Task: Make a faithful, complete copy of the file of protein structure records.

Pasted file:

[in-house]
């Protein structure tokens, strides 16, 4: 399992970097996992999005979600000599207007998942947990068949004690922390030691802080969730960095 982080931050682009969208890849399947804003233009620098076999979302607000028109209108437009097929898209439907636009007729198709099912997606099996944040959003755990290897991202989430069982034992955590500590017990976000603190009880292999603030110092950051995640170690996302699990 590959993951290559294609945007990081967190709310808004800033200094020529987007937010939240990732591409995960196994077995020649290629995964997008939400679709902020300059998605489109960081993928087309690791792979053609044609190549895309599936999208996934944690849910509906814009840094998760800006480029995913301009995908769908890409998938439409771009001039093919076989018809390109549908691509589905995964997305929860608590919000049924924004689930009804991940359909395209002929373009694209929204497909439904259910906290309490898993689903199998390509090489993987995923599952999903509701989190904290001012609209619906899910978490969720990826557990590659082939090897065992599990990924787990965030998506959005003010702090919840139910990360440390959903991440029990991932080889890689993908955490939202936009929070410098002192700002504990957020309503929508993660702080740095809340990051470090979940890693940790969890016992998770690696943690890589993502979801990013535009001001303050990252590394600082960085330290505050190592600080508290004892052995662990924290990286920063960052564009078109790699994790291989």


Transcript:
[in-house]
């Protein structure tokens, strides 16, 4: 399992970097996992999005979600000599207007998942947990068949004690922390030691802080969730960095 982080931050682009969208890849399947804003233009620098076999979302607000028109209108437009097929898209439907636009007729198709099912997606099996944040959003755990290897991202989430069982034992955590500590017990976000603190009880292999603030110092950051995640170690996302699990 590959993951290559294609945007990081967190709310808004800033200094020529987007937010939240990732591409995960196994077995020649290629995964997008939400679709902020300059998605489109960081993928087309690791792979053609044609190549895309599936999208996934944690849910509906814009840094998760800006480029995913301009995908769908890409998938439409771009001039093919076989018809390109549908691509589905995964997305929860608590919000049924924004689930009804991940359909395209002929373009694209929204497909439904259910906290309490898993689903199998390509090489993987995923599952999903509701989190904290001012609209619906899910978490969720990826557990590659082939090897065992599990990924787990965030998506959005003010702090919840139910990360440390959903991440029990991932080889890689993908955490939202936009929070410098002192700002504990957020309503929508993660702080740095809340990051470090979940890693940790969890016992998770690696943690890589993502979801990013535009001001303050990252590394600082960085330290505050190592600080508290004892052995662990924290990286920063960052564009078109790699994790291989």